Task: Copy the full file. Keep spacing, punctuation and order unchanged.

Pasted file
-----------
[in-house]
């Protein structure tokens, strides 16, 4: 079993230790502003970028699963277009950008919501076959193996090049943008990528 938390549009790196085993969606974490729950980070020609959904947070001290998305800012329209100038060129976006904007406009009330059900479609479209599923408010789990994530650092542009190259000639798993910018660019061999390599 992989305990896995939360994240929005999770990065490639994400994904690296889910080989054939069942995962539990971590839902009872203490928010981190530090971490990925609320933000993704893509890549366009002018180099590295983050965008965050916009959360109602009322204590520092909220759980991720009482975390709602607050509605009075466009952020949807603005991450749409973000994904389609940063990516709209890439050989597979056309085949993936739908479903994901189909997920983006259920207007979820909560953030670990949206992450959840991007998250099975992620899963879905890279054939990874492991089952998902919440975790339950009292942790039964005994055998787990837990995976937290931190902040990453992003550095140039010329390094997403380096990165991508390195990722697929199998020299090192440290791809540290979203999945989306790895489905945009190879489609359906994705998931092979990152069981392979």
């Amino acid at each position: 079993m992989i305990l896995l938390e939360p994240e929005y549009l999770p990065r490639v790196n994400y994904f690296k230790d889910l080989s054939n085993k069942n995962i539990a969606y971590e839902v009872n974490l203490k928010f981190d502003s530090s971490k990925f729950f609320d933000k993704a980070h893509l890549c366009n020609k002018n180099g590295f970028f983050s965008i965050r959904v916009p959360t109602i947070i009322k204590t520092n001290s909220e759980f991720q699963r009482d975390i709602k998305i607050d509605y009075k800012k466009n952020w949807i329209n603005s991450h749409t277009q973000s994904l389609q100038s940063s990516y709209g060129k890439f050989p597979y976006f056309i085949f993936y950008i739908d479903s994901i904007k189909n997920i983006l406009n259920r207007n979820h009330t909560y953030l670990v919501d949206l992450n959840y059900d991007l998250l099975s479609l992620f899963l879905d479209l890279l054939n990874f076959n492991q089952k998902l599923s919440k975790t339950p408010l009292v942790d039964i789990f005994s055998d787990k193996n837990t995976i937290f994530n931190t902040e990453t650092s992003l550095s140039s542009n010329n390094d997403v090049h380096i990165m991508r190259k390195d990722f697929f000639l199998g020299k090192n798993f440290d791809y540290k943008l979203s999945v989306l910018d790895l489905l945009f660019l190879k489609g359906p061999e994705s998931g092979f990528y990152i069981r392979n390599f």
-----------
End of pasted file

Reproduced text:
[in-house]
């Protein structure tokens, strides 16, 4: 079993230790502003970028699963277009950008919501076959193996090049943008990528 938390549009790196085993969606974490729950980070020609959904947070001290998305800012329209100038060129976006904007406009009330059900479609479209599923408010789990994530650092542009190259000639798993910018660019061999390599 992989305990896995939360994240929005999770990065490639994400994904690296889910080989054939069942995962539990971590839902009872203490928010981190530090971490990925609320933000993704893509890549366009002018180099590295983050965008965050916009959360109602009322204590520092909220759980991720009482975390709602607050509605009075466009952020949807603005991450749409973000994904389609940063990516709209890439050989597979056309085949993936739908479903994901189909997920983006259920207007979820909560953030670990949206992450959840991007998250099975992620899963879905890279054939990874492991089952998902919440975790339950009292942790039964005994055998787990837990995976937290931190902040990453992003550095140039010329390094997403380096990165991508390195990722697929199998020299090192440290791809540290979203999945989306790895489905945009190879489609359906994705998931092979990152069981392979």
């Amino acid at each position: 079993m992989i305990l896995l938390e939360p994240e929005y549009l999770p990065r490639v790196n994400y994904f690296k230790d889910l080989s054939n085993k069942n995962i539990a969606y971590e839902v009872n974490l203490k928010f981190d502003s530090s971490k990925f729950f609320d933000k993704a980070h893509l890549c366009n020609k002018n180099g590295f970028f983050s965008i965050r959904v916009p959360t109602i947070i009322k204590t520092n001290s909220e759980f991720q699963r009482d975390i709602k998305i607050d509605y009075k800012k466009n952020w949807i329209n603005s991450h749409t277009q973000s994904l389609q100038s940063s990516y709209g060129k890439f050989p597979y976006f056309i085949f993936y950008i739908d479903s994901i904007k189909n997920i983006l406009n259920r207007n979820h009330t909560y953030l670990v919501d949206l992450n959840y059900d991007l998250l099975s479609l992620f899963l879905d479209l890279l054939n990874f076959n492991q089952k998902l599923s919440k975790t339950p408010l009292v942790d039964i789990f005994s055998d787990k193996n837990t995976i937290f994530n931190t902040e990453t650092s992003l550095s140039s542009n010329n390094d997403v090049h380096i990165m991508r190259k390195d990722f697929f000639l199998g020299k090192n798993f440290d791809y540290k943008l979203s999945v989306l910018d790895l489905l945009f660019l190879k489609g359906p061999e994705s998931g092979f990528y990152i069981r392979n390599f």